India Retail Forum 2009: Retail lessons from the journey so far

By Biprorshee Das , afaqs!, Mumbai | In Marketing | September 17, 2009
On the second day of India Retail Forum 2009, panelists, comprising international and local retailers, highlighted the lessons learnt by Indian retail so far and future prospects

In the session on 'Retail Learning' at the India Retail Forum 2009, a panel comprising known faces of the retail industry, discussed the future prospects of Indian retail, noting the lessons learnt in the past decade.

The anchor, Raghu Pillai, president and chief executive, operations & strategy, Reliance Retail, kicked off the discussion, noting that it is "just the beginning of a tumultuous journey" for Indian retail. In the same breath, he celebrated the fact that the local retail industry has covered a fair bit of ground, and nearly all formats that are available globally have made their presence felt locally too.

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Looking at the past decade, Hemant Bakshi, executive director, sales and customer development, Hindustan Unilever said that while traditional trade still scores over modern retail, a look at the SEC A segment shows that as high as 70 per cent prefer modern trade.

The challenge ahead for Indian retail is how to make it appealing to the lower income groups as well.

Bakshi further suggested that business models must be made more viable, with specific attention to backend operations and supply chains.

The third challenge that Bakshi pointed was to figure out how to accommodate both modern and traditional trade, to ensure smooth hybrid trading in the future.

The international observer in the discussion, Paul Martin, business development director, Planet Retail spoke next. While he lauded Indian retail for having made substantial progress, he pointed out how "people in India expect miracles overnight".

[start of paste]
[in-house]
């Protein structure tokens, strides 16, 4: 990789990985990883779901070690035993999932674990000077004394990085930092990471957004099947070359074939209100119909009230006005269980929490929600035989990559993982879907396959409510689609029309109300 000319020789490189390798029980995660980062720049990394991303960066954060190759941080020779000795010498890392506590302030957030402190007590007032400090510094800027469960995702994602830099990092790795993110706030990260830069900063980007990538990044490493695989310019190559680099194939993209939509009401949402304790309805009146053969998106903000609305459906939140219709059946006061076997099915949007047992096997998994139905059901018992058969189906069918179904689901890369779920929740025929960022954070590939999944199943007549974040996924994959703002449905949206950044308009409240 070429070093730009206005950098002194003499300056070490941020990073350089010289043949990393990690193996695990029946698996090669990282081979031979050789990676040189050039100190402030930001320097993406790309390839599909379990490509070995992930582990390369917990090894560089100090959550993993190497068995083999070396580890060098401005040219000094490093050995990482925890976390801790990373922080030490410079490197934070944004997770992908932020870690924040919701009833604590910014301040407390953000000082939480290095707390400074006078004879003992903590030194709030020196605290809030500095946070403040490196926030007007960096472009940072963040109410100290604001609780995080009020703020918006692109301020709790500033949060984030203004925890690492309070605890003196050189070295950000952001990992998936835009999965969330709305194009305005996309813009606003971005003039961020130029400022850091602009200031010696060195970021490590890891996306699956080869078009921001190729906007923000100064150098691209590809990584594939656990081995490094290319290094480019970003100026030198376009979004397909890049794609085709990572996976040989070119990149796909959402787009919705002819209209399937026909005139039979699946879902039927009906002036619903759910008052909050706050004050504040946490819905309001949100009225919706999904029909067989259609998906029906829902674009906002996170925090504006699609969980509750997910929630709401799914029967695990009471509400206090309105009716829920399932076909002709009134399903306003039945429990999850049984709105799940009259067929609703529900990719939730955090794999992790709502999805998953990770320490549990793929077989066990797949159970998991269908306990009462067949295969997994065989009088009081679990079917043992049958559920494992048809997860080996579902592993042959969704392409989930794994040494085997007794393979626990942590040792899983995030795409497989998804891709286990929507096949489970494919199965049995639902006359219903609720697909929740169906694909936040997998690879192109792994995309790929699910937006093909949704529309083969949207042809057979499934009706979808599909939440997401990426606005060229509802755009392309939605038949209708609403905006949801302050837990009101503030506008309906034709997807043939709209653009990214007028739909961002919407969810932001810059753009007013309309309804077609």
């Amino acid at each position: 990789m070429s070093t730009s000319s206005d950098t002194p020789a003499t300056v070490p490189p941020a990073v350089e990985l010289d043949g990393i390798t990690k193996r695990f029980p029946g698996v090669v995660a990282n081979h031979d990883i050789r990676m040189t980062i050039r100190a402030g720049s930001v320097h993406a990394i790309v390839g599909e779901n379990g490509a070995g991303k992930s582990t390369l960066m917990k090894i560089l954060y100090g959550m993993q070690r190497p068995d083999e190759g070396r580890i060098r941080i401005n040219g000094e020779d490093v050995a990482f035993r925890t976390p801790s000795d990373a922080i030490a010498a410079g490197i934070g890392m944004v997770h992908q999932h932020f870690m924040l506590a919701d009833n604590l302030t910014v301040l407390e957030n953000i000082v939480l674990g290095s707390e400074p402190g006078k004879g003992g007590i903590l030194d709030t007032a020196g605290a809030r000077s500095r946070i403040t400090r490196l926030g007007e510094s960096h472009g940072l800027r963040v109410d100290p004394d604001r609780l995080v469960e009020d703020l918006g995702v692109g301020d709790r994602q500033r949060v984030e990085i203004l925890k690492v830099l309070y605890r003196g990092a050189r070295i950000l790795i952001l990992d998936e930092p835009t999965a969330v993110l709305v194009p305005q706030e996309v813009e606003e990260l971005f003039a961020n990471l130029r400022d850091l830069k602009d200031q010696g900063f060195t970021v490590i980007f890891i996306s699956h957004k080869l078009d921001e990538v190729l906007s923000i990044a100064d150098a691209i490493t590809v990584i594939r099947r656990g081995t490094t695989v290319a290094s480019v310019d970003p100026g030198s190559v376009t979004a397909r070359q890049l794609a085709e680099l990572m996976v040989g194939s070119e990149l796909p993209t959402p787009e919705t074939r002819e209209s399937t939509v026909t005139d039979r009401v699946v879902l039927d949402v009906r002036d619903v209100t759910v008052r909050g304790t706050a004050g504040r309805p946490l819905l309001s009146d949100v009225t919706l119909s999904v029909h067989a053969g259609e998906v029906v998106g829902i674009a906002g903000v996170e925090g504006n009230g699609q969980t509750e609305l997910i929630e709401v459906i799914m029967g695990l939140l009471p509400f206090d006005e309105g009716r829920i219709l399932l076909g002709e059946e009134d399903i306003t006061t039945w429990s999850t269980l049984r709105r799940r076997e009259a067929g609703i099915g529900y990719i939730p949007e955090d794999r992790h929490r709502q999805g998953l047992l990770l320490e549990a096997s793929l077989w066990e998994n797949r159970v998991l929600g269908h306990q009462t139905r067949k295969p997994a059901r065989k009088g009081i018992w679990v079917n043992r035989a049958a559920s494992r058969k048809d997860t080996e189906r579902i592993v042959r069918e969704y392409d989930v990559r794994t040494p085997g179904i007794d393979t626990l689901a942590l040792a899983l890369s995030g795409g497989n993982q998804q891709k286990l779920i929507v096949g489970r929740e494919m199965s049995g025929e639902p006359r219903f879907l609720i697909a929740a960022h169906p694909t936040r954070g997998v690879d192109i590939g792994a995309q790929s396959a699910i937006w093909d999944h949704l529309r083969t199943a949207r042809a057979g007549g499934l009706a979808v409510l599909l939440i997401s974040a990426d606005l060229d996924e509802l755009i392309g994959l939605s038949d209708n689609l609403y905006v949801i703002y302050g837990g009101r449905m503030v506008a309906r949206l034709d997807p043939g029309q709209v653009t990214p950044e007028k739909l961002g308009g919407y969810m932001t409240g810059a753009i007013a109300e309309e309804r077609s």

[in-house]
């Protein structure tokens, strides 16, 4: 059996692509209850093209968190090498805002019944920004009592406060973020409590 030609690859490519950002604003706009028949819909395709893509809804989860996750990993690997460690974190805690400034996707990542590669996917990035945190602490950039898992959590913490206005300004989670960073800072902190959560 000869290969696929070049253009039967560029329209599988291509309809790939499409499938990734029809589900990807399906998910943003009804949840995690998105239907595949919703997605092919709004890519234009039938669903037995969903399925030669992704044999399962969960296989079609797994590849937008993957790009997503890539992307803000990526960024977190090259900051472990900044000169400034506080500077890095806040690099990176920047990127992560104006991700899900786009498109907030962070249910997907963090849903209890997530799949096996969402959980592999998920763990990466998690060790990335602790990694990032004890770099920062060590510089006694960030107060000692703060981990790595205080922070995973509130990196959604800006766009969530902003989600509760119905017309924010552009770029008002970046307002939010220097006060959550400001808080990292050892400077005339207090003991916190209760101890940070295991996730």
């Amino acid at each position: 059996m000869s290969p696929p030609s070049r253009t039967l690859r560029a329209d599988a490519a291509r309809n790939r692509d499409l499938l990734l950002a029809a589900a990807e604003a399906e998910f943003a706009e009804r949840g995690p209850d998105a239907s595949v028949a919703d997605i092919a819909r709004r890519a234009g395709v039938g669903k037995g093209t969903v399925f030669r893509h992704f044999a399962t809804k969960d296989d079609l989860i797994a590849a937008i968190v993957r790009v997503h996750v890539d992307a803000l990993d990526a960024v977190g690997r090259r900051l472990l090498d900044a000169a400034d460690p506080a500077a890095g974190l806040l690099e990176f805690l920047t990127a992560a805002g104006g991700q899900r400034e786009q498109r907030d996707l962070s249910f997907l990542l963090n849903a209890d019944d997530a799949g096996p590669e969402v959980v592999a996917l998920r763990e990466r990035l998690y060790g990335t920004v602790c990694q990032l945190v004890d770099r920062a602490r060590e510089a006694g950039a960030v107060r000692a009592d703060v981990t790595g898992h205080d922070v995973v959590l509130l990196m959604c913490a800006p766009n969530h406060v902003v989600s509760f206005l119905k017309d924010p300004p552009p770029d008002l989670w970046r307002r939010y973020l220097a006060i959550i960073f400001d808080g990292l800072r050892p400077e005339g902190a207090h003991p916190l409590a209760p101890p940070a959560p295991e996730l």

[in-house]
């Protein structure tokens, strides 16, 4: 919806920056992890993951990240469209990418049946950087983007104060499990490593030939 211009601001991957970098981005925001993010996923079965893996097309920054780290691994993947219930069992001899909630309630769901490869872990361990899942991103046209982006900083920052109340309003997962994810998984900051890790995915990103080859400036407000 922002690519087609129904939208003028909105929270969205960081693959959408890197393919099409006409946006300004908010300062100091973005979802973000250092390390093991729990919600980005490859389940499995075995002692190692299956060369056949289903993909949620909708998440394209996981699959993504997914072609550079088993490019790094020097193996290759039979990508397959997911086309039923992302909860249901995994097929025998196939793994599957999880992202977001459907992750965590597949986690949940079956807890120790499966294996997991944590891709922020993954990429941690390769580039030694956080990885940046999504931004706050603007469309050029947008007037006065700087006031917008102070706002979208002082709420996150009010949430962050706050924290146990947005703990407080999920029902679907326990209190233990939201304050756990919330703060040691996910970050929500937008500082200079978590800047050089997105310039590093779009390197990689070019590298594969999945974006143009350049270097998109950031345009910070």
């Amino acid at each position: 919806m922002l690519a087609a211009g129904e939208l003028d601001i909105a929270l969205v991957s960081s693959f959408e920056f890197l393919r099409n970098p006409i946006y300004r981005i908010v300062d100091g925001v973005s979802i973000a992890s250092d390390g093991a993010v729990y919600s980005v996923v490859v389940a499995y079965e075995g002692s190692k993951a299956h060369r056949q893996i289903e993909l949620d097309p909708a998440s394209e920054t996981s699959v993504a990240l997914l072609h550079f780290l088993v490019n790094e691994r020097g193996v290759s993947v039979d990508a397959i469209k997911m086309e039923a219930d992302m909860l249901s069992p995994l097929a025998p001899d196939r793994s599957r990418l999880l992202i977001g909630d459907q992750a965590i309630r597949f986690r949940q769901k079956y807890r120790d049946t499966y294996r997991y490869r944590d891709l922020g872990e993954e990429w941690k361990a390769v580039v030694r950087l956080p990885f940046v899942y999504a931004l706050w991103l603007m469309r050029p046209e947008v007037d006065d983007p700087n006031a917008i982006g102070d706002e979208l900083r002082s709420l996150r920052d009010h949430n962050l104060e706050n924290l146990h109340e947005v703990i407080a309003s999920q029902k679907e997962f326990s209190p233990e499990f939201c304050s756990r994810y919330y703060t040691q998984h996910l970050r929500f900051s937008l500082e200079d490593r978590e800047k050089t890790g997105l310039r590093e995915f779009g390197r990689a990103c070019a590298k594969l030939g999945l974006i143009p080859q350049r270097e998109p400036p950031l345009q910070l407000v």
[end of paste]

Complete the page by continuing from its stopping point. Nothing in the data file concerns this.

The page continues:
"We monitored retail giants. They made many mistakes over the years. As the saying goes, 'Rome wasn't built in a day'. Give retailers time," Martin said, urging the industry to learn from successful international retail stories.

Martin also hit out at people who move from one retail house to another in a matter of months. "How can you bring stability to business, if the biggies do not stay in the company for more than a couple of months?" he remarked.

Stephan Le Moullec, strategic director, Caulder Moore, UK took Martin's viewpoint forward. "You can't trade without consistency. Consistency is needed for brands to be successful."

Moullec also stressed on being patient with retailers to build successful models. "Look at major successes in the West. It took literally years for retailers like TESCO to be big," he said.

Vineet Kapila, chief executive officer, Spencer's Retail, admitted to have been "learning from outside", being a new entrant into the industry. He pointed out that the last 12-14 months have been the most difficult for the industry.

"People assumed that throwing in capital, building brick and mortar structures would fetch business. That was arrogance and that is where things fell apart," Kapila said.

He warned that not enough homework was done by entrepreneurs and that consumers needed to be understood closely and not be taken for granted.

Kapila emphasised that there is a need to build capabilities and understand that retail is a "business of million moving parts". Retailers must collaborate with vendors, partners and property developers, he said.

V Ramachandran, director, sales and marketing, LG India said that there is an absence of "shop-for-value proposition". "The shopper still does not have the confidence that he is getting the best value from the retailer," he said.

Citing how the introduction of sachets revolutionised shampoo usage in India, Bakshi said, "We need to create a 'sachet' on modern trade."

Towards the end of the discussion, Pillai asked the panelists, "Where do you see Indian retail in the next 5-10 years?"

While all panelists agreed that predictions are difficult, each had their own point of view.

Kapila said that he is sure the industry is going to make the economy more efficient. "It is going to make everybody happy," he concluded.

Martin said while the future looked bright, there will be hiccups. "Modern trade will co-exist with traditional trade. It is going to be a journey and every journey will have its complications," he said.

Bakshi said that the past year will be remembered, as the industry moves ahead. "We have corrected our mistakes. It will be wrong to assume that traditional trade will disappear. It will evolve and compete better. The eventual winner will be the consumer," said Bakshi.

As the last word, Pillai said, "(The future) will depend on our own ability and the shampoo sachet variant of retail."